Don’t blame Sam Bradford for Vikings’ struggles
Was the trade for Sam Bradford a mistake? Senior Analyst Sam Monson explains why the move was still a smart one.
Don’t blame Sam Bradford for Vikings’ struggles
The Vikings dropped yet another game on Thursday, this time against the 11-1 Cowboys, losing their sixth game out of the last seven. Although things may look pretty hopeless for Minnesota right now, this team remains at .500, and is just a game back in the division (pending the results of the rest of Week 13).
It’s tough to think of a team that has been more consistently assaulted with injuries and losses to key personnel all season long than Minnesota, a team that had Super Bowl aspirations before the season began, and is now just desperately trying to reach the playoffs.
Quarterback Teddy Bridgewater’s presence on the sideline during the game against Dallas last night served only as a reminder of what might have been for this team.
When Bridgewater went down—due to a freak, non-contact injury before the season had even begun—the Vikings felt that this team was good enough on paper. The loss of Bridgewater was such a fatal one to the team’s season that they needed to make something big happen to address the position; hence, Sam Bradford’s arrival.
The trade for Bradford eight days before the season began sent Philadelphia the Vikings’ first-round pick in 2017, and a 2018 conditional fourth-rounder, that can rise as high as a second-round pick if Minnesota actually makes something of this season. The more this season unfolds, the worse that trade looks, but it remains a move that had to be made, and one that actually did what it was supposed to for this team.
Bradford is not the reason the Vikings have lost six games—though it’s fair to pin the second Detroit loss directly on him, I suppose, since his horrible interception wrapped that game up—but he is one of the biggest reasons behind a few of their first five victories.
Bradford’s play has dropped off as the season has worn on, but it’s almost a direct correlation to how badly the pass protection has deteriorated in that time. Matt Kalil had many faults as a starting left tackle, but the lowest grade he ever achieved over a season was 43.8 in 2014. Last season, he was at 68.4, but his replacement, T.J. Clemmings, is currently grading at 28.3, on a scale of 0–100. That is the fourth-lowest grade we have ever seen from an offensive tackle over a full season (since PFF began grading players in 2006), and the second-lowest from a left tackle, despite the Vikings trying to get rid of the ball as fast as humanly possible.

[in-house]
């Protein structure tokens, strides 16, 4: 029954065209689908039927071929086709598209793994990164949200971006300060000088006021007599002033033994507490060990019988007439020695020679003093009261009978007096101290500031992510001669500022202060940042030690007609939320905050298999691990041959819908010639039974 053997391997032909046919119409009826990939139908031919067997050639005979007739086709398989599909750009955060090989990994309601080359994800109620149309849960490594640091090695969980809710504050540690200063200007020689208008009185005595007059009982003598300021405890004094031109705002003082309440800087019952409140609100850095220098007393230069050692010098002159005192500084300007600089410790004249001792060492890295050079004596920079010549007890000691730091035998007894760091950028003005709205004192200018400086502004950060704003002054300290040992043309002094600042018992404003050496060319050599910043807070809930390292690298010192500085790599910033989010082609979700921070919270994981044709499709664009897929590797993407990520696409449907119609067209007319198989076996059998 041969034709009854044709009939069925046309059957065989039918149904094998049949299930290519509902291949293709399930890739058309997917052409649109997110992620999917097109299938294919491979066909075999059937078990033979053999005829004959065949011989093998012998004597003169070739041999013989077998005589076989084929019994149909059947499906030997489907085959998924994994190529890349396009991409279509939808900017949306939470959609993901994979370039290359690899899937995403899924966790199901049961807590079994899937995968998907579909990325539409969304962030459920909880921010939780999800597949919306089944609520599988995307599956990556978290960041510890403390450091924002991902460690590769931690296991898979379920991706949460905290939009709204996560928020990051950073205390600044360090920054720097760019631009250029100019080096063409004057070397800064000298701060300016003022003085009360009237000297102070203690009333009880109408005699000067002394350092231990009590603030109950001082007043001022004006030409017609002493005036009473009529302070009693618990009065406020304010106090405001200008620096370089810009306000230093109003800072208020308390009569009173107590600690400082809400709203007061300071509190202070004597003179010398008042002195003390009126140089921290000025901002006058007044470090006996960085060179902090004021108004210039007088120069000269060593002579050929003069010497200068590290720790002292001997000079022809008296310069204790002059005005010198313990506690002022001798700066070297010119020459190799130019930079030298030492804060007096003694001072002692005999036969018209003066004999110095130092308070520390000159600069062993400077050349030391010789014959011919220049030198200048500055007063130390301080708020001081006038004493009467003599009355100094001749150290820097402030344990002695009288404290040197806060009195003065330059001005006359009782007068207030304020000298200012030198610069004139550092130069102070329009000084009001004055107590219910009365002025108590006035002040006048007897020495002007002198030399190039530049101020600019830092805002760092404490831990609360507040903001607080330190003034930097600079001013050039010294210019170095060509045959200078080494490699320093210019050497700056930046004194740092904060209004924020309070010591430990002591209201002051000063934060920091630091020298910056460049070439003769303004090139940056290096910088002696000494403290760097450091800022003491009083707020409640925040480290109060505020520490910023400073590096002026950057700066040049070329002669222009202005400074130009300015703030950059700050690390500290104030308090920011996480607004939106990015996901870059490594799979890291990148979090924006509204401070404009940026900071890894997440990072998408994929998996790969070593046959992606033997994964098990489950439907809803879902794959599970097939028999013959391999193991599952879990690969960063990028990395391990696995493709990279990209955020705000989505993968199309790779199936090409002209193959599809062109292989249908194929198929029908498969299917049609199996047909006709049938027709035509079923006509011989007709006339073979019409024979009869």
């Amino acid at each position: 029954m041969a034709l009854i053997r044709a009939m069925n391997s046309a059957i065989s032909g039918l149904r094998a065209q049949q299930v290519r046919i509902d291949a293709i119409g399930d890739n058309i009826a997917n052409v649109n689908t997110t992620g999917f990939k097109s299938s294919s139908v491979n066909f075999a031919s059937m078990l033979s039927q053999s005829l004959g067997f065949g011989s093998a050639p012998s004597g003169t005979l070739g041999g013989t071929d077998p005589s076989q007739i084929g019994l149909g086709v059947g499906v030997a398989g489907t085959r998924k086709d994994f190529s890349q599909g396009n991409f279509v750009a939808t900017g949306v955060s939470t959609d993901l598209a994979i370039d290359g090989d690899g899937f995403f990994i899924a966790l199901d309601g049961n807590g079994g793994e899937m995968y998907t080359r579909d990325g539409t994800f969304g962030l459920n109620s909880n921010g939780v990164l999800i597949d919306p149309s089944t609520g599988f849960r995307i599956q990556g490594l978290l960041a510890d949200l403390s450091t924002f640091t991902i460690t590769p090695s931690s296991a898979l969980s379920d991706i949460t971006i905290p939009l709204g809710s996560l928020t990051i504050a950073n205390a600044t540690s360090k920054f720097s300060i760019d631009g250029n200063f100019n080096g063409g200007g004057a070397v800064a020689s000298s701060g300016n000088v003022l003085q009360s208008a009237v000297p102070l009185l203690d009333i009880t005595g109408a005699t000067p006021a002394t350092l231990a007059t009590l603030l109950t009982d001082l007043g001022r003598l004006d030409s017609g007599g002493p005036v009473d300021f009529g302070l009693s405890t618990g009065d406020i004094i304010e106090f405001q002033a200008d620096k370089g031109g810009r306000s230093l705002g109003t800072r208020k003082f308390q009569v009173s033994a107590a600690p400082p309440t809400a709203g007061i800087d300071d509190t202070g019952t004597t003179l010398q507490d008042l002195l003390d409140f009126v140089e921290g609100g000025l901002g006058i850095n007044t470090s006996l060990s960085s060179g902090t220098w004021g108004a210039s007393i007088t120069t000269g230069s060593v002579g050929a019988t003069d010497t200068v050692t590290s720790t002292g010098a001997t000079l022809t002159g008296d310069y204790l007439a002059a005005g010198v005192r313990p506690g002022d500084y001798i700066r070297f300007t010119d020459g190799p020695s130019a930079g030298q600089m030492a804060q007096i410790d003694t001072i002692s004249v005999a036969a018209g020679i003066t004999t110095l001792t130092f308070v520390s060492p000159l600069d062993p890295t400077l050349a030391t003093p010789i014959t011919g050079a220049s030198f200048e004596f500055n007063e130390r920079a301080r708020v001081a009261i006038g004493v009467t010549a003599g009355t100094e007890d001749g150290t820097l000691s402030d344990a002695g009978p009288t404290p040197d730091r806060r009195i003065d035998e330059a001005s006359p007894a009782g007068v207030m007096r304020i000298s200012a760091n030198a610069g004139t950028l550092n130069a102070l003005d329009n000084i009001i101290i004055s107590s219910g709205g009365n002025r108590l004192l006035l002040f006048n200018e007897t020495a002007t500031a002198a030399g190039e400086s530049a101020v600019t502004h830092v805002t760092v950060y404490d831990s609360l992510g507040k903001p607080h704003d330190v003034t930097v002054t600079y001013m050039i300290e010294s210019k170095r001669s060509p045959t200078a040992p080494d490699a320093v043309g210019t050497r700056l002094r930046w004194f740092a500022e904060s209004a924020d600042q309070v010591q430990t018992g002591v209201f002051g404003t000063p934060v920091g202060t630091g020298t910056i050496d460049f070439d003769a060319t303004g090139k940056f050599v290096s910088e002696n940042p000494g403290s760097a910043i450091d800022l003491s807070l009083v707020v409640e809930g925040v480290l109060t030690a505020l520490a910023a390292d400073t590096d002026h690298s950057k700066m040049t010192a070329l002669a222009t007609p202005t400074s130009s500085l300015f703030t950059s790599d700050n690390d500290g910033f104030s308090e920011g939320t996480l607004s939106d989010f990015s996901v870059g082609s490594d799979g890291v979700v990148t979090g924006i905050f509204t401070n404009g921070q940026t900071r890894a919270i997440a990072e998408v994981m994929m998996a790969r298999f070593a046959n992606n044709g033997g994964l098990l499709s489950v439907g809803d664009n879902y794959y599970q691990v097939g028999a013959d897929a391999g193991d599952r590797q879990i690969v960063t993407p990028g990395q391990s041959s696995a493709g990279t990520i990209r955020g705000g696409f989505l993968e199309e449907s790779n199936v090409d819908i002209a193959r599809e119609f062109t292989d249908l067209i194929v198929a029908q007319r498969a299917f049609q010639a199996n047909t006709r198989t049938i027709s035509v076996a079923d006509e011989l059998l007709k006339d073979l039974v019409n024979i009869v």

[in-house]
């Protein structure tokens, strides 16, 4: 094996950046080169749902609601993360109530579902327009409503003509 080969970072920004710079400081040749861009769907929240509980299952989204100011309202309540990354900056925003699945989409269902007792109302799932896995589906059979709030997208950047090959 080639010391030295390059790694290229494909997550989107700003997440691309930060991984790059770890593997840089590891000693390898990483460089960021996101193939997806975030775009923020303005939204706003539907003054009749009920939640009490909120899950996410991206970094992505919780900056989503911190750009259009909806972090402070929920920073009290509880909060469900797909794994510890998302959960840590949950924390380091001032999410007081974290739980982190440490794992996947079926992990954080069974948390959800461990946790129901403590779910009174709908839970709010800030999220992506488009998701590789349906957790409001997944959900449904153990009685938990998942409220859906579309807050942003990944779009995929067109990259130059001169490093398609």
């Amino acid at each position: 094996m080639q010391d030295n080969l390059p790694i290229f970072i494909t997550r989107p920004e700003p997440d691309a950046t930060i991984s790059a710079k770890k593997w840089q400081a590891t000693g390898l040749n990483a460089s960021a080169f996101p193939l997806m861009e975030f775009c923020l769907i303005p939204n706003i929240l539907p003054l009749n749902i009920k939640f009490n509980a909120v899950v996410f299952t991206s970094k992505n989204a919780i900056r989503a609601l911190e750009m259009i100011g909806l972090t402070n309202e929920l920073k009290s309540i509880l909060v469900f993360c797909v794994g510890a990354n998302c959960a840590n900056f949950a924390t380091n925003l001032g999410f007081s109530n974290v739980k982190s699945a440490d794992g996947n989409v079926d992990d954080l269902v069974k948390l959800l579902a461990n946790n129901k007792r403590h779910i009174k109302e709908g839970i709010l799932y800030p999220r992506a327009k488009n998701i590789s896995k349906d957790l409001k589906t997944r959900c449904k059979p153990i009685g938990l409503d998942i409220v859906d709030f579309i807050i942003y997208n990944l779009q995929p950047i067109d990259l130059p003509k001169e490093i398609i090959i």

Bradford now has the league’s fifth-fastest average-time-to-throw figure, at 2.3 seconds and that number has only been getting smaller as the year has progressed. He has the league’s lowest average depth of target, at 6.5 yards, lower even than pathologically conservative Chiefs QB Alex Smith. There is no offense in the game that makes life easier for its offensive linemen in terms of how long they have to block for, but the Vikings, and Clemmings in particular, just can’t hold up.
Early in the season, Bradford’s passer rating under pressure was a ridiculous 108.0. Typically, playing under pressure drops a QB’s passer rating in the region of 30.0 points, and this season, the league average passer rating under pressure is just 65.4. Even now, Bradford’s is still 87.5, the third-best figure in football behind only Tom Brady (93.6) and Russell Wilson (88.9).
Bradford may not be one of the league’s best quarterbacks, but he has played more than well enough for this team to compete offensively—if only the O-line had been even close to viable.
With the loss of Kalil, injuries at other spots, and just straight awful play at others, the Vikings’ offensive line, on its best days, has been average; on its worst, has been prohibitively bad. There are very few QBs in the league that could win games consistently with this kind of pass protection, even fewer within this offensive scheme, and Bradford not being one of them shouldn’t be held against him, or render the trade a mistake.
With Bridgewater’s injury still a major question mark, the Vikings may need Bradford for 2017. They can now concentrate on repairing that offensive line in the offseason, clearing out the dead weight, freeing up some cap space by jettisoning the exorbitant contract of Adrian Peterson that has hung from the salary cap like a millstone for awhile now, and actually remain in contention going forward.
Without the move for Bradford, it’s likely the team would be in a similar spot—maybe with a few more losses—but with that 2017 first-round pick intact, and potentially with a huge question mark at QB.
Minnesota’s season may well be unspooling; given the state of the NFC North, however, it is far from lost. The trade for Bradford remains a move the team had to make, for 2017 as much as for 2016. The single-biggest issue facing this team is not at QB, but rather how to repair an entire offensive line in the space of an offseason. Without successfully navigating that challenge, it really doesn’t matter who is at quarterback for the Vikings.